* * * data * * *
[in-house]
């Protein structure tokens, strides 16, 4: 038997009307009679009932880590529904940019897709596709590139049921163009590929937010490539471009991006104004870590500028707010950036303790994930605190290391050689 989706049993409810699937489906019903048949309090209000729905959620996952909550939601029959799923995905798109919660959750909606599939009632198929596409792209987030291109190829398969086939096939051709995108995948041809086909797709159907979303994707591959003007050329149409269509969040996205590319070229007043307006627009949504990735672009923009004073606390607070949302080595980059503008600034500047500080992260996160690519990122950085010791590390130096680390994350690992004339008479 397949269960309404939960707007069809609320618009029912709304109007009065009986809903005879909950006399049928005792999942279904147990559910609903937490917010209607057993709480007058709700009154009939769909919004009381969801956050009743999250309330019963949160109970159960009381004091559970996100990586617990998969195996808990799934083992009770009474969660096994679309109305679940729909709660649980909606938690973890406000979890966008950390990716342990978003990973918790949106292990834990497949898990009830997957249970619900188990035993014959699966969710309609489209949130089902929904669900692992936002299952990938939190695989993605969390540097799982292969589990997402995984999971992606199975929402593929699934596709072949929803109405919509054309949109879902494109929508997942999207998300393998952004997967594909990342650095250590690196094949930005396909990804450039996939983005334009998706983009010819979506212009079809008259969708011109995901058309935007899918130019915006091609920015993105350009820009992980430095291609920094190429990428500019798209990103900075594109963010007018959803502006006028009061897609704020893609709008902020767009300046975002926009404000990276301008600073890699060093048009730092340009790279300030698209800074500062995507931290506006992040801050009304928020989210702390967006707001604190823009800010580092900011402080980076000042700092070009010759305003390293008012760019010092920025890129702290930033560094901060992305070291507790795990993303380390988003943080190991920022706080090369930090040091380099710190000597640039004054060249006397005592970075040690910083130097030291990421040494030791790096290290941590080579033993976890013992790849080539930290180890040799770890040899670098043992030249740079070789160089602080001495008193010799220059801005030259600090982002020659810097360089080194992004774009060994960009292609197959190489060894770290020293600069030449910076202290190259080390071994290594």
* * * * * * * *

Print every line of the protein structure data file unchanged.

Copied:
[in-house]
């Protein structure tokens, strides 16, 4: 038997009307009679009932880590529904940019897709596709590139049921163009590929937010490539471009991006104004870590500028707010950036303790994930605190290391050689 989706049993409810699937489906019903048949309090209000729905959620996952909550939601029959799923995905798109919660959750909606599939009632198929596409792209987030291109190829398969086939096939051709995108995948041809086909797709159907979303994707591959003007050329149409269509969040996205590319070229007043307006627009949504990735672009923009004073606390607070949302080595980059503008600034500047500080992260996160690519990122950085010791590390130096680390994350690992004339008479 397949269960309404939960707007069809609320618009029912709304109007009065009986809903005879909950006399049928005792999942279904147990559910609903937490917010209607057993709480007058709700009154009939769909919004009381969801956050009743999250309330019963949160109970159960009381004091559970996100990586617990998969195996808990799934083992009770009474969660096994679309109305679940729909709660649980909606938690973890406000979890966008950390990716342990978003990973918790949106292990834990497949898990009830997957249970619900188990035993014959699966969710309609489209949130089902929904669900692992936002299952990938939190695989993605969390540097799982292969589990997402995984999971992606199975929402593929699934596709072949929803109405919509054309949109879902494109929508997942999207998300393998952004997967594909990342650095250590690196094949930005396909990804450039996939983005334009998706983009010819979506212009079809008259969708011109995901058309935007899918130019915006091609920015993105350009820009992980430095291609920094190429990428500019798209990103900075594109963010007018959803502006006028009061897609704020893609709008902020767009300046975002926009404000990276301008600073890699060093048009730092340009790279300030698209800074500062995507931290506006992040801050009304928020989210702390967006707001604190823009800010580092900011402080980076000042700092070009010759305003390293008012760019010092920025890129702290930033560094901060992305070291507790795990993303380390988003943080190991920022706080090369930090040091380099710190000597640039004054060249006397005592970075040690910083130097030291990421040494030791790096290290941590080579033993976890013992790849080539930290180890040799770890040899670098043992030249740079070789160089602080001495008193010799220059801005030259600090982002020659810097360089080194992004774009060994960009292609197959190489060894770290020293600069030449910076202290190259080390071994290594």